Thomas Giambelluca, Faculty, Department of Geography, University of Hawaiʻi at Mānoa

Thomas Giambelluca

Office: Saunders 417

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Humans face no greater challenge than that of global environmental change. Addressing the human, biological, and physical dimensions of this complex problem is paramount for this and future generations. If we are to be up to this challenge, we must arm ourselves with knowledge. I want to do my part in bringing about the change necessary to reduce the magnitude of global warming and adapt to the inevitable changes we will face. I can do this most effectively through my activities as scientist and educator. My aims are to contribute to a better understanding of the impacts of anthropogenic climate change and other human-caused environmental change and to reach a broad and diverse audience in my teaching and community interaction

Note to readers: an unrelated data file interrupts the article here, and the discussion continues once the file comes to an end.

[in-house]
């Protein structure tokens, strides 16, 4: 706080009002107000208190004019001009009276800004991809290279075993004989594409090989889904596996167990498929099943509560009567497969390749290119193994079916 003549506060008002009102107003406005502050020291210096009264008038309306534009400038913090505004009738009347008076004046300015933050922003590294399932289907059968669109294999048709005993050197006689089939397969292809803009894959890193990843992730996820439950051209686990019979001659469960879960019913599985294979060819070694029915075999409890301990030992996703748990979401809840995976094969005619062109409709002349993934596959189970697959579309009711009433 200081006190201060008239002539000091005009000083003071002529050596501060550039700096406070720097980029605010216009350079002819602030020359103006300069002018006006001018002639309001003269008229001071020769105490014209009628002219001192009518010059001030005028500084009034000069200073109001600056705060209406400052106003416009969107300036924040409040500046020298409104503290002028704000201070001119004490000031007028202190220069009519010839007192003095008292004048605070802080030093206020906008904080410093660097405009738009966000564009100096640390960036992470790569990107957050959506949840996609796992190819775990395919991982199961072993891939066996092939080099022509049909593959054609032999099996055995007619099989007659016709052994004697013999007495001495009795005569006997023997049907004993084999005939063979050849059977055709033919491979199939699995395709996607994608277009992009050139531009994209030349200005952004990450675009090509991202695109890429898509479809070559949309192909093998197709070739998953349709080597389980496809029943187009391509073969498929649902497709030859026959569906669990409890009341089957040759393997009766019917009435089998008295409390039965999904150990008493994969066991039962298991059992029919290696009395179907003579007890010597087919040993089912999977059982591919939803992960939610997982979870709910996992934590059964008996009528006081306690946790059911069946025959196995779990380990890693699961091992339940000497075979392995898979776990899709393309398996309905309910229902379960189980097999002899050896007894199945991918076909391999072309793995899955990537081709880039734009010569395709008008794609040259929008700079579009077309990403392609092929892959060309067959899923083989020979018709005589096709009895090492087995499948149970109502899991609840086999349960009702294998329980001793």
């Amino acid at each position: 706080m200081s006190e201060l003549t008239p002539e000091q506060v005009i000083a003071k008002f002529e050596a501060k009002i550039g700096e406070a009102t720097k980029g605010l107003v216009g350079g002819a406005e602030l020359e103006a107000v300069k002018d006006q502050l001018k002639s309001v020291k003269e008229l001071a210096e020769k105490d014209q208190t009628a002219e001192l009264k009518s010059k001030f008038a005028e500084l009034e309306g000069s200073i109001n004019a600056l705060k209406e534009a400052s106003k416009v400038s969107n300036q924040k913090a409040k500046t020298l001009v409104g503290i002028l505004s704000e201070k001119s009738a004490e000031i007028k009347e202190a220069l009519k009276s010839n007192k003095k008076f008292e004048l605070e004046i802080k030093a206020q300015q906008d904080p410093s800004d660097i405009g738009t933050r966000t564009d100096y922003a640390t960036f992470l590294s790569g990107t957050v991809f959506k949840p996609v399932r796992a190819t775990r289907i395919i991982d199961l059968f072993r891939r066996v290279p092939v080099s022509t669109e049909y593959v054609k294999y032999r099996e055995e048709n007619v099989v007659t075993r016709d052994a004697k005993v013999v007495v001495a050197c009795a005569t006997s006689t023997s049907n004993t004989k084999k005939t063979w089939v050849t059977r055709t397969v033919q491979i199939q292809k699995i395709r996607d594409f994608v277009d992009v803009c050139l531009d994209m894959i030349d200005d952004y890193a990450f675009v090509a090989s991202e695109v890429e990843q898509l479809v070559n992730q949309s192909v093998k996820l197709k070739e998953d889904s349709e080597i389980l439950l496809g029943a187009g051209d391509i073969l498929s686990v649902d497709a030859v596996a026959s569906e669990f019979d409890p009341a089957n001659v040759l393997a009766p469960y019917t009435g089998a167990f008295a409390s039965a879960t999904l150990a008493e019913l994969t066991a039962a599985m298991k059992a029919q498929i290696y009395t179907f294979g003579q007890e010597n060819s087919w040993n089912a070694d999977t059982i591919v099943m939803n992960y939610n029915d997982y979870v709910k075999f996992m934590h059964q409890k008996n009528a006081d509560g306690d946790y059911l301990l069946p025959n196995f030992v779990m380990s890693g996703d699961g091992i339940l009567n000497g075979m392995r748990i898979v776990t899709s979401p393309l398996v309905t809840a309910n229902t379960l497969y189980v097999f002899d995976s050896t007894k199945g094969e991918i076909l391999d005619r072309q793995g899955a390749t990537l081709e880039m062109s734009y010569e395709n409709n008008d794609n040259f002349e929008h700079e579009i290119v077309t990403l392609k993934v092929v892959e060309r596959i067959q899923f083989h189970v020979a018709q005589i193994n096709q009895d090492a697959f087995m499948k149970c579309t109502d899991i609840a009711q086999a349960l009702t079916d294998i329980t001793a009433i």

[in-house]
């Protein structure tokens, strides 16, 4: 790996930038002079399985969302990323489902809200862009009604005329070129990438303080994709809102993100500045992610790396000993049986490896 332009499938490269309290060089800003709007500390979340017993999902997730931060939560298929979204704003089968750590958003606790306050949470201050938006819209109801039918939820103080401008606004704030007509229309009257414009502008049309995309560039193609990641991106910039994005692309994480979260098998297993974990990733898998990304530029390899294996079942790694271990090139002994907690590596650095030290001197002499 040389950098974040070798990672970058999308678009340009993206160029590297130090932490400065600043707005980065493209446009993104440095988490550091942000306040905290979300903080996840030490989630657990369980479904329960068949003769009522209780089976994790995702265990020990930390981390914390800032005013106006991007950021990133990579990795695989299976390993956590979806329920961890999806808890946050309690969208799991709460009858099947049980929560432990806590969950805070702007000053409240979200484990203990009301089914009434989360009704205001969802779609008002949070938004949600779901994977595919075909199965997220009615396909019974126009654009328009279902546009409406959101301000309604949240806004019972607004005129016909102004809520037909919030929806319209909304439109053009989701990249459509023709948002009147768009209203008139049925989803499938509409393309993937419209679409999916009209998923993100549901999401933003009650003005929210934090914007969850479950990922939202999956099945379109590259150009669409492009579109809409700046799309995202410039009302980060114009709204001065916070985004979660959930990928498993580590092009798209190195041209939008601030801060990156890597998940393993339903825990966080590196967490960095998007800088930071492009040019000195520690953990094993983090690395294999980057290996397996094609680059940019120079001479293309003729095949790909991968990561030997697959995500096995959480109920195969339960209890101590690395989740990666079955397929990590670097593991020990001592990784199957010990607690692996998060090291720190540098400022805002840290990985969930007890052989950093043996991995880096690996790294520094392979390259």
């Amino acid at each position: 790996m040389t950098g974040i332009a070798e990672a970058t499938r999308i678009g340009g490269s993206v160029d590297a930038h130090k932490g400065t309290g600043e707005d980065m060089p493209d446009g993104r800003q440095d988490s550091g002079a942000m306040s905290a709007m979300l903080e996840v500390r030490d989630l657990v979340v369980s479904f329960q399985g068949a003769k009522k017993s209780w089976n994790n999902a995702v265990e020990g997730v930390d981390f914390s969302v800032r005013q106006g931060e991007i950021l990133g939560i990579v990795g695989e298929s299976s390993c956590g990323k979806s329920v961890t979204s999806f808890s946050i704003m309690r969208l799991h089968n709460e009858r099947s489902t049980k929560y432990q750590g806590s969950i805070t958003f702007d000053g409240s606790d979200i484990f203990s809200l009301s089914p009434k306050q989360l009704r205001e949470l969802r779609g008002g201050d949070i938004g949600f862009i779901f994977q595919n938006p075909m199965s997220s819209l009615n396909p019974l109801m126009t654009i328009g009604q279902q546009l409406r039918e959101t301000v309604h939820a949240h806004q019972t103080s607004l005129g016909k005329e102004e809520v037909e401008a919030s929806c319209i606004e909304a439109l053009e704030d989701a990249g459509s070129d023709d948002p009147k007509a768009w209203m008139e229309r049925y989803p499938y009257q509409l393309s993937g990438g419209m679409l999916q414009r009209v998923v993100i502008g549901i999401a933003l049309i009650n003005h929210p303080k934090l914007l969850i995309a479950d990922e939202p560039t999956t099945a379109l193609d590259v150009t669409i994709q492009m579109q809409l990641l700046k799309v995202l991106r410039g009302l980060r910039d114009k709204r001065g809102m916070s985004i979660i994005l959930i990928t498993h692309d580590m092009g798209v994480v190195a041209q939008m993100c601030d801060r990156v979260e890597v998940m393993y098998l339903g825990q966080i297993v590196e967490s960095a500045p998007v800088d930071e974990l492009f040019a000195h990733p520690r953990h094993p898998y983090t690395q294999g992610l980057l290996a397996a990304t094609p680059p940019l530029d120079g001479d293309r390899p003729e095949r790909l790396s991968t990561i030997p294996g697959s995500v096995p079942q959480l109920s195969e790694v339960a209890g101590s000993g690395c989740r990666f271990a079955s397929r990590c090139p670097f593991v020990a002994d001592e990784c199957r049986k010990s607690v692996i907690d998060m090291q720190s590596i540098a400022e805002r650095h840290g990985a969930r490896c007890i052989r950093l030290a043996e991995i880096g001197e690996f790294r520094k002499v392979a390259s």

• PhD, Geography, University of Hawaiʻi at Mānoa, 1983
  • MA, Geography, University of Miami, 1977
  • BS (cum laude), Geography and Mathematics, University of Miami, Florida, 1974


  • GEO 300: Introduction to Climatology
  • GEO 401: Climate Change
  • GEO 402: Agricultural Climatology
  • GEO 405: Water in the Environment
  • GEO 600: Seminar in Climatology


The foci of my research are (1) climate variability, both spatial and over time, including natural fluctuation and trends associated with global climate change, and looking at both past changes and projections of future changes; and (2) interaction between the atmosphere and the land surface, including effects of land cover change on exchanges of water, carbon, and energy over terrestrial ecosystems, effects of invasive plants on ecosystem function, and hydrological processes in tropical montane cloud forests.